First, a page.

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Huh? The human body burns fats to supply the energy to contract and relax muscles (whereas the electrical energy needed for neural activity is provided by burning carbohydrates). Unfortunately what seems to have been overlooked, is that humans come in two types with two types of 'engine'. Those with an 'engine' which can burn either type of fat and those whose 'engine' is tuned to run at its most efficient on animal fat alone. How do you tell which type of 'engine' your body has? If you have the former, you get an equal pleasure response when you eat either butter (an animal fat) or margarine (a vegatable oil) and if you are the later you prefer the taste of butter. There is an actual difference in physical response too. The former salivate over the taste of either fat and the later only salivate over the taste of animal fat. Because the latter type run on animal fat and animals come in two types, diurnal and nocturnal, this has led to all the weight problems. People who have weight problems prefer the taste of animal fats and have been advised to eat the lower caloried vegetable fats because they have put on weight when they ate the food they preferred. That was the wrong answer! They two fall into two catagories, diurnal and nocturnal. To find out which, simply ask them when they would prefer to go out for a special meal, lunchtime or in the evening for dinner. Diurnals choose lunch and should never eat after dark and nocturnals choose evening and should only eat after dark. Were they to only eat the food the like at those times of day, they have as perfect a 'built-in' weight control system as any of the former type with the bodies tuned to run on either type of fat, i.e. thin people.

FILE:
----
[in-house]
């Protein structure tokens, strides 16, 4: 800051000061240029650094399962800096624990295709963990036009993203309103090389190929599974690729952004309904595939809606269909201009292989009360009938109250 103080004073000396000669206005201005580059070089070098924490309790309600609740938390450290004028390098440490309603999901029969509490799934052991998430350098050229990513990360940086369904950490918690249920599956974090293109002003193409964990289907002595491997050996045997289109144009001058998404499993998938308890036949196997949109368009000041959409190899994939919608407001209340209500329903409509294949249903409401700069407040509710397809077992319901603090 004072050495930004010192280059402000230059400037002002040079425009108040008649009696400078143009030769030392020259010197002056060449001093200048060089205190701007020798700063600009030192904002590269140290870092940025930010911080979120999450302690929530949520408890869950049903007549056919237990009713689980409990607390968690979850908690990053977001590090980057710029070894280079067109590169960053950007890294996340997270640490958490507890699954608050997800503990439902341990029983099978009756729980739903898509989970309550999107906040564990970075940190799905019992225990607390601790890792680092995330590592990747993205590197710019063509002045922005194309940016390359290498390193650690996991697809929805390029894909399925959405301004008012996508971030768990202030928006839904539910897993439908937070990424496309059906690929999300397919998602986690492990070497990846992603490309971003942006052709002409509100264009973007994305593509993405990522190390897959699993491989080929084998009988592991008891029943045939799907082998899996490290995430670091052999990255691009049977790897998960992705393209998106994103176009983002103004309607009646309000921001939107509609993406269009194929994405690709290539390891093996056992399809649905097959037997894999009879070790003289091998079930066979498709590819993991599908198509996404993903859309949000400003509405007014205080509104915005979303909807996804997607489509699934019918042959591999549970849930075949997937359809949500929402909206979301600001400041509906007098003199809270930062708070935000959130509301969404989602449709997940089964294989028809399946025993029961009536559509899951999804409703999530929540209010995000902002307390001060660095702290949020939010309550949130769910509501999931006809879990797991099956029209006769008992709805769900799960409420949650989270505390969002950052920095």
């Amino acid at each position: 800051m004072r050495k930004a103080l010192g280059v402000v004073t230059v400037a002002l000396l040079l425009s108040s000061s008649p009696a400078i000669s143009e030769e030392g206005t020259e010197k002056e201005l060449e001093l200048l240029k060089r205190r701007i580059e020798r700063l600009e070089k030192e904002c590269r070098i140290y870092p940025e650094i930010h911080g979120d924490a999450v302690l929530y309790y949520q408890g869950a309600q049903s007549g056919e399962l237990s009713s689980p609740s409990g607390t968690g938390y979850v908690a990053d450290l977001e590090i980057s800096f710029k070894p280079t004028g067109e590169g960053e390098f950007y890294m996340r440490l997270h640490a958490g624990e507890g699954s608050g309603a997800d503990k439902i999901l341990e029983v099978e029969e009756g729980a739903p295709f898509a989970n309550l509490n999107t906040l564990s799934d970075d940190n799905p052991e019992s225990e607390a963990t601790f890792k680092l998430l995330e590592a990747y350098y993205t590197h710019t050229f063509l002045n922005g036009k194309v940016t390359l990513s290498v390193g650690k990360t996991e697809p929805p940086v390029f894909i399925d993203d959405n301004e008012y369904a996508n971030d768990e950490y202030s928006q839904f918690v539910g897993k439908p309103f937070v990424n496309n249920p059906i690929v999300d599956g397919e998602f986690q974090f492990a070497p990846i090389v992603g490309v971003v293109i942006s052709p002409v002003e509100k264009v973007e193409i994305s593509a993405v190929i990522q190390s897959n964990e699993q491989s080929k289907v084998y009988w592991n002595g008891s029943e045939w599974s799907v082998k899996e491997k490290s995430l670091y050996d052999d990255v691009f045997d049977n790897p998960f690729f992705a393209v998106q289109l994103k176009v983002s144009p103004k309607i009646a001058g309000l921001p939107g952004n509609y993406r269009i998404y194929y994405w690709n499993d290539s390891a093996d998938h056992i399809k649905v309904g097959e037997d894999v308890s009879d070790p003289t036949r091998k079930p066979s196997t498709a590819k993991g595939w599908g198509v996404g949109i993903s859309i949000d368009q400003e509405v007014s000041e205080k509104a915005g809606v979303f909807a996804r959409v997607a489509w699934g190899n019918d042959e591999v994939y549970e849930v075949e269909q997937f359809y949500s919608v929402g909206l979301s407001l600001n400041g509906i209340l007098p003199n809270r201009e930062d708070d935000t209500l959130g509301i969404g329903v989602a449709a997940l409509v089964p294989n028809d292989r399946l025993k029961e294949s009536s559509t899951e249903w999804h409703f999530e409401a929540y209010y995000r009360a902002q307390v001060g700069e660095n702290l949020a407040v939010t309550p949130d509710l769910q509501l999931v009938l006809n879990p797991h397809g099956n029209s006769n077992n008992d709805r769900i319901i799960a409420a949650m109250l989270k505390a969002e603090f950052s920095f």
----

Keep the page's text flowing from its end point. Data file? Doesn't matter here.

That sounds like a crackpot theory from some weight-loss author; do you have any evidence that this is actually accepted by real biochemists? --LDC


I let it remain on the page because i had never heard of _that_ strange theory before, and there are a couple of actual factoids in it...I'll extract them and add to the article. --Anders Törlind


Animal fat and vegetable fat. Where do you put fats stored by other sorts of living things - fungi and protozoa?

Is there a chemical difference between these types of fat?